A recent tweet and very interesting blog post by Sam Altman, co-founder of OpenAi, and a follow up article by CNCB, about the potential wealth generation by artificial intelligence delves into the future of industrialization and the socioeconomic impact this will have.
As Altman points out, this future is coming, and as CNBC emphasizes, the political class is woefully ignorant about both the speed and depth of change this is likely to impose on society. Altman's core proposition is that, as the cost or value of human lever drops towards zero, it is capital not labor that should be taxed, with the proceeds placed in a national trust fund used to pay an unconditional universal basic income to all citizens. Altman also estimates a value of for this payment of 13,500 USD per person per year.
Superficially some, usually of the older, continuity biased generations, may retort that 13 1/2k is hardly enough to survive on in dignity. But this statement is both wrong in the context of such a future and grounded in a fundamentally flawed conception of wealth.
Wealth is often simplistically seen as a proxy for the size of one's bank account balance. But, in a world where automation has removed labor cost, capital cost has long since depreciated, and energy cost has plummeted due to renewables and maybe also fusion power, in this world the cost of almost everything will have drastically dropped.
To illustrate this in a historical context, salt used to be a luxury good in many regions of the world for most of human history. Today, commoditization, has driven its price to record lows. For the average person, living in OECD countries, salt doesn't factor into their annual living expenses as a mere rounding error.
In a world where a lot fewer people will be needed to produce things, providing access inexpensively to a decent standard of living will be essential to preserve social peace. At the same time consumers will still be needed to consume the products churned out by the the automated industrial complex to capture what little value can be extracted in what is essentially a heavily deflationary market environment. In fact, stimulating consumption in such a world will be a challenge until prices have bottomed out. All this stretched the current fabric of capitalism beyond structural failure.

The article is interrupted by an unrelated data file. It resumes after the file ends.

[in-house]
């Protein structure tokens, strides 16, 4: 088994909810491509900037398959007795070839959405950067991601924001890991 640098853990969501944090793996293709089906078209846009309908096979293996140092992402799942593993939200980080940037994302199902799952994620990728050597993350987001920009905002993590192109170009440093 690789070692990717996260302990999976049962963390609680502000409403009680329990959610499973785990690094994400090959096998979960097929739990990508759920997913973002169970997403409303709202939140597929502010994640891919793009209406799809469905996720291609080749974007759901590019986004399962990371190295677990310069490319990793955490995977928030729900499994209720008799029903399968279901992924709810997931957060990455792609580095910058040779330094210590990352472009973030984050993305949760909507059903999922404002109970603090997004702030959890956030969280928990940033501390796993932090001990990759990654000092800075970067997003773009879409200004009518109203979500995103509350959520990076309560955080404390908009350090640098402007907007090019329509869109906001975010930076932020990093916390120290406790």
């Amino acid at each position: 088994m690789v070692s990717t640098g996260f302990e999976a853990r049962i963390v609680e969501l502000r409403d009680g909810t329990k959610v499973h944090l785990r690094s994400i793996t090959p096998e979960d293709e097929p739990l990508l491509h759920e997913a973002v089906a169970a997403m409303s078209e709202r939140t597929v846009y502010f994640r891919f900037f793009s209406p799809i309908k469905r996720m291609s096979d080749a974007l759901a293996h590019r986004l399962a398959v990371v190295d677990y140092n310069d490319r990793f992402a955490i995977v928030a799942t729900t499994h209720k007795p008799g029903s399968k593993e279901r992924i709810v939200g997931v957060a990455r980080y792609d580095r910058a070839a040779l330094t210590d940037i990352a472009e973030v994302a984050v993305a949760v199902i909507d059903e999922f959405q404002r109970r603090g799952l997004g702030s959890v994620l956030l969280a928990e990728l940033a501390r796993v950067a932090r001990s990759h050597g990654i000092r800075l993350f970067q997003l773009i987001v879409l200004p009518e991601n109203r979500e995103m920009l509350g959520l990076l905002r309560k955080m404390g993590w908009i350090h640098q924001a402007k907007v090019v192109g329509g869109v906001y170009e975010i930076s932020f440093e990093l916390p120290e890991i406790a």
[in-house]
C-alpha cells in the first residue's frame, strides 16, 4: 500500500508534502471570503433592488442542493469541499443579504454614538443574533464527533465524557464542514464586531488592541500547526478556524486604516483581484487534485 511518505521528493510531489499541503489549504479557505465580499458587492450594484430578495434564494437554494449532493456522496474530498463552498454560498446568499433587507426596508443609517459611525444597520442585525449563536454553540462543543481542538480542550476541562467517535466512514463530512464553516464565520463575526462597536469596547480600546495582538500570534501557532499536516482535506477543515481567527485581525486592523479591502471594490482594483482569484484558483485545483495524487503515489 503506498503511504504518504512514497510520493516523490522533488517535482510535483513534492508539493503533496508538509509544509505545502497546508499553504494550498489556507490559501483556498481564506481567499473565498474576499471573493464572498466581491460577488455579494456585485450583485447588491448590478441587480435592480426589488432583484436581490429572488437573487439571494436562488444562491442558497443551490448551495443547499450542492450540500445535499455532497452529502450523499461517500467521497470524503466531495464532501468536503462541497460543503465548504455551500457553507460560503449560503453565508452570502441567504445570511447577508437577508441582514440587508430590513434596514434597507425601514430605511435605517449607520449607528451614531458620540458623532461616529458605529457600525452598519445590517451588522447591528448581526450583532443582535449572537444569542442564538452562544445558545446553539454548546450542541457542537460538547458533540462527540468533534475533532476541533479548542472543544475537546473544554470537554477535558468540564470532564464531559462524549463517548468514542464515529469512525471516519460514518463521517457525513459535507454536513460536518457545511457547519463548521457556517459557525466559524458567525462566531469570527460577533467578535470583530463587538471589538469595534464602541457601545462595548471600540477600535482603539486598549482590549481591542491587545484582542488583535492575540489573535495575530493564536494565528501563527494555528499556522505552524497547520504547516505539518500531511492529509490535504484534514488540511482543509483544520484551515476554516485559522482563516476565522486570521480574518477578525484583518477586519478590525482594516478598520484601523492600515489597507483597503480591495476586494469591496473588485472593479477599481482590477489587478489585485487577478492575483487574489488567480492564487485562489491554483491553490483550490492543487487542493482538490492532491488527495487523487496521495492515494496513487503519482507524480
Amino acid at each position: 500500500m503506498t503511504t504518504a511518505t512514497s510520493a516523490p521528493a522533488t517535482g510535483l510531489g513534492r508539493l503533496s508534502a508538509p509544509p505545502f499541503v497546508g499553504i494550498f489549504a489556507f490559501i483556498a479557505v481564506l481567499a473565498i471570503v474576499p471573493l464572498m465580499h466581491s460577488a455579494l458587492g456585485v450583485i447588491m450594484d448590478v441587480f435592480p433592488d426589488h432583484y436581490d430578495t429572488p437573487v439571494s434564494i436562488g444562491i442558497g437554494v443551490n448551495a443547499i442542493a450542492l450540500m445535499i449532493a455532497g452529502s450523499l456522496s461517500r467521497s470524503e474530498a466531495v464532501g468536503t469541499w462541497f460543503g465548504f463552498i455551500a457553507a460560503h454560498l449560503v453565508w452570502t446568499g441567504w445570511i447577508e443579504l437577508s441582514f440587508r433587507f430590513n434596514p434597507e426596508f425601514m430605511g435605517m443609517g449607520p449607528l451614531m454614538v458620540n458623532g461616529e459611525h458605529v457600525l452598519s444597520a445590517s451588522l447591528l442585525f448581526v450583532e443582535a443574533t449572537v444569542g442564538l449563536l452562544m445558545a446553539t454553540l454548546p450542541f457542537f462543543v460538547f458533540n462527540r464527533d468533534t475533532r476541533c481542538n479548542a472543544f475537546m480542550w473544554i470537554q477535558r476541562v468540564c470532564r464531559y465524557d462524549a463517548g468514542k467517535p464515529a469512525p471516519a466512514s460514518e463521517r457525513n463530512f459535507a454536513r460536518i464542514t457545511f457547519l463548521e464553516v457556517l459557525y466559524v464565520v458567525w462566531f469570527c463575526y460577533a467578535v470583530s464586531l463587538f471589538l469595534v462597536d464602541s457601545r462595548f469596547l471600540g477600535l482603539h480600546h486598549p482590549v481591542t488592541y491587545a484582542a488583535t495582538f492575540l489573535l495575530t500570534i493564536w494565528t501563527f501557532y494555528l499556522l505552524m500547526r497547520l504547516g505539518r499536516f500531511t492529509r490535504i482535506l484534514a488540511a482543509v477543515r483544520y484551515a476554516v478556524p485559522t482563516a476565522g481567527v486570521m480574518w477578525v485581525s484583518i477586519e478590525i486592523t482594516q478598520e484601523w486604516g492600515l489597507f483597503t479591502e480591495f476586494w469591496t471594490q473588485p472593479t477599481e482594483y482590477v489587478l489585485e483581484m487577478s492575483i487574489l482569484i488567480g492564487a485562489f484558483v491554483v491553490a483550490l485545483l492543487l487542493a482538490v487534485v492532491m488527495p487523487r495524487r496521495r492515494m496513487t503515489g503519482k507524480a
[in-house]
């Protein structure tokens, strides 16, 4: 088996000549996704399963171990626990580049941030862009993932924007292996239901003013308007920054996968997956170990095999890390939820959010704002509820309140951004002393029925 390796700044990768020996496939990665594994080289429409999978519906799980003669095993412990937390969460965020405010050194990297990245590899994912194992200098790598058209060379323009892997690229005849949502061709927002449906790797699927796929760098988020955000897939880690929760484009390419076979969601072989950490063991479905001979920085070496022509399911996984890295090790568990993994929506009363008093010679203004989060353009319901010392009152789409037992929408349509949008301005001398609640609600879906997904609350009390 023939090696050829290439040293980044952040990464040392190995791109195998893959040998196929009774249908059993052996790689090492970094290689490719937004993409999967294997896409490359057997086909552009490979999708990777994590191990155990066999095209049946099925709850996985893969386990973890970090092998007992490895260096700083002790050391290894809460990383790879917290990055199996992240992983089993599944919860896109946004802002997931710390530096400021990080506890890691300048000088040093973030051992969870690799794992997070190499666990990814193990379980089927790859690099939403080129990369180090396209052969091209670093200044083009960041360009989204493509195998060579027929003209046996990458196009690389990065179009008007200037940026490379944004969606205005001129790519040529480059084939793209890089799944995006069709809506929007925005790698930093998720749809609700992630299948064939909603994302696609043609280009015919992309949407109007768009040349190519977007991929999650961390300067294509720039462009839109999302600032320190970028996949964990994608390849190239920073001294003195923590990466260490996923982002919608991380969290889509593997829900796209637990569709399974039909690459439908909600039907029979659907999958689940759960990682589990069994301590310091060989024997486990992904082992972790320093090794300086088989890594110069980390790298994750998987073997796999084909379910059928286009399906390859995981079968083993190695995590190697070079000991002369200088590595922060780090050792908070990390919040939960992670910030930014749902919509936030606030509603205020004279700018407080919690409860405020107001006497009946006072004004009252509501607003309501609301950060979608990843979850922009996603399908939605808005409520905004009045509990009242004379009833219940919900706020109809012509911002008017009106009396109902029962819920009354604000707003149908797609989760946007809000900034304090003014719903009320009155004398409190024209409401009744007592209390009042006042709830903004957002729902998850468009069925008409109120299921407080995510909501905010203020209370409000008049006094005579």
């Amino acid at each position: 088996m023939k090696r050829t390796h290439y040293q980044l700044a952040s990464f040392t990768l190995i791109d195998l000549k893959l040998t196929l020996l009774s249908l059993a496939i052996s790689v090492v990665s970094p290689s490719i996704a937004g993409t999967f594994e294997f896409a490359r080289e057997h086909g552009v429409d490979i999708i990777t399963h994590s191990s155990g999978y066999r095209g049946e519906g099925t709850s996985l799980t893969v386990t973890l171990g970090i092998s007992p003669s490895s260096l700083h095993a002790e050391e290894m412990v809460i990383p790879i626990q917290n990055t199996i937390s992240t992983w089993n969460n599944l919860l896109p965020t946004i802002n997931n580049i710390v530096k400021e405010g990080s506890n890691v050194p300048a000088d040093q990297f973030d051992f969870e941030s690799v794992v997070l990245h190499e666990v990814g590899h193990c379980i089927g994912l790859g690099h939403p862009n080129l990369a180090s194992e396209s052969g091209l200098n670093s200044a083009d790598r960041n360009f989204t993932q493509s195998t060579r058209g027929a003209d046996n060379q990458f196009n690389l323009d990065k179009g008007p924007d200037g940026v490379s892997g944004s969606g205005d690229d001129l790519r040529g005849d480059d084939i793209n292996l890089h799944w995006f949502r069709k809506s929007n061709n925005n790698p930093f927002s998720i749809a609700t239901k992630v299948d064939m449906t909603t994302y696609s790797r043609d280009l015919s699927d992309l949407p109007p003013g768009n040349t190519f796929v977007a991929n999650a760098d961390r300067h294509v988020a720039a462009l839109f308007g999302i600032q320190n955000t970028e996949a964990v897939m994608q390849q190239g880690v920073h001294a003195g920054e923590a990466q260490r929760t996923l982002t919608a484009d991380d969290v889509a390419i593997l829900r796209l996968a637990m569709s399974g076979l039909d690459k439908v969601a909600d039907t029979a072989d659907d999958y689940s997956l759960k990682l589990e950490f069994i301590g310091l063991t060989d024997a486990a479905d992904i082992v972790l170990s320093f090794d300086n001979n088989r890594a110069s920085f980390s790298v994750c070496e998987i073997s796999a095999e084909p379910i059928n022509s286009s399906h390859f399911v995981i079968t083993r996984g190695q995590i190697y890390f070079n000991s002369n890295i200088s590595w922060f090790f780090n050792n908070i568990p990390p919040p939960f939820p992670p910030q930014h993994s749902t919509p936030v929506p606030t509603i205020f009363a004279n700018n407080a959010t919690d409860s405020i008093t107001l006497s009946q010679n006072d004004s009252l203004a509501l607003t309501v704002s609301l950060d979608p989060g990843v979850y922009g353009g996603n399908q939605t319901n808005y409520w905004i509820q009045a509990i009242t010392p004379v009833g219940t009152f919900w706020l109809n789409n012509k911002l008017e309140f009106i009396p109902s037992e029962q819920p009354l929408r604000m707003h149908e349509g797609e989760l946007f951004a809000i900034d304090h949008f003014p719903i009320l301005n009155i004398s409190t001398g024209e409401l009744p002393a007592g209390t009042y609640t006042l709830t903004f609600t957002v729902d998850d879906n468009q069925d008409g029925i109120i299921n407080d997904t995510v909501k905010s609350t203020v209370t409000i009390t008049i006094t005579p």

In fact, from the perspective of the capital owners, what is the motivation to continue to pursue resource control when the rewards become increasingly meaningless. When a private jet can be produced for the cost of a bicycle, we will likely need a totally different means than "money" to ration access to the few goods that are consumption limited by physical constraints (such as airspace in case of the jet). As a society we have thus far failed to meaningfully engage in exploring viable solutions to this issue.
... and this would be ok, if those changes were to occur over the space of centuries, but it is possible, that these very changes will play out within one human generation. That is children born today will have their own children in a world that has already substantially evolved towards the scenario described above.
This leaves the fundamental question whether AI is in deed one of the great filters that has the potential to eliminate intelligent life. This is not because of machines enslaving or annihilating their fleshy masters, but because AI has the potential to bring about societal collapse, if the transition is mismanaged, by fundamentally undermining the socioeconomic scaffolding holding together human civilization, leading to us turning against each other.
This topic can be as dark as it can be fascinating and this blog will return to these issues periodically to see whether we are beginning to actually address the issues. Similarly as has happened with climate change, there is likely going to be an awakening moment driven by the younger generations who will have to live with the consequences of these transformations. Let's hope that unlike with climate change we don't leave things till the last minute.